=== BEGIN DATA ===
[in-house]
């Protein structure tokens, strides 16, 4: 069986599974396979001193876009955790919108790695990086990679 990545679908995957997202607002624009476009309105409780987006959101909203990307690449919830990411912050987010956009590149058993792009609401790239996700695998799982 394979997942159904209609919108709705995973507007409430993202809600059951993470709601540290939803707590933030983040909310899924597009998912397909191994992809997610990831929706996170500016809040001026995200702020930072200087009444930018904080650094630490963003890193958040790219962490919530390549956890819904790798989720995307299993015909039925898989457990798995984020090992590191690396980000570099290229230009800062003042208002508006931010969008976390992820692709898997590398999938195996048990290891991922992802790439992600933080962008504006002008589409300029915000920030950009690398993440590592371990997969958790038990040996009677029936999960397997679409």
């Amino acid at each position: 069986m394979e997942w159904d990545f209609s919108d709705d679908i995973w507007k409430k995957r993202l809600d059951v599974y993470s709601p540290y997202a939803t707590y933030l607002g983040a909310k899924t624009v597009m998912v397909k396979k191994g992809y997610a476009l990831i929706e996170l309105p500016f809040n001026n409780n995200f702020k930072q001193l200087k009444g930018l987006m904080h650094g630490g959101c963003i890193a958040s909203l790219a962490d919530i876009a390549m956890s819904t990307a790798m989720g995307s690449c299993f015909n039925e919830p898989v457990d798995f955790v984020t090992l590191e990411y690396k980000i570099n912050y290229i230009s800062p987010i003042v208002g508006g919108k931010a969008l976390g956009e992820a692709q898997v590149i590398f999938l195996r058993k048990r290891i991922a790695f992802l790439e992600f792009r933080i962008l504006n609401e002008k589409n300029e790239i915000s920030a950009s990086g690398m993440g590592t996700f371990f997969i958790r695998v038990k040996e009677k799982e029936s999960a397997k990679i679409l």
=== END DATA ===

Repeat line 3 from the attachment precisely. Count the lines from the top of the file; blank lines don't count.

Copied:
């Amino acid at each position: 069986m394979e997942w159904d990545f209609s919108d709705d679908i995973w507007k409430k995957r993202l809600d059951v599974y993470s709601p540290y997202a939803t707590y933030l607002g983040a909310k899924t624009v597009m998912v397909k396979k191994g992809y997610a476009l990831i929706e996170l309105p500016f809040n001026n409780n995200f702020k930072q001193l200087k009444g930018l987006m904080h650094g630490g959101c963003i890193a958040s909203l790219a962490d919530i876009a390549m956890s819904t990307a790798m989720g995307s690449c299993f015909n039925e919830p898989v457990d798995f955790v984020t090992l590191e990411y690396k980000i570099n912050y290229i230009s800062p987010i003042v208002g508006g919108k931010a969008l976390g956009e992820a692709q898997v590149i590398f999938l195996r058993k048990r290891i991922a790695f992802l790439e992600f792009r933080i962008l504006n609401e002008k589409n300029e790239i915000s920030a950009s990086g690398m993440g590592t996700f371990f997969i958790r695998v038990k040996e009677k799982e029936s999960a397997k990679i679409l």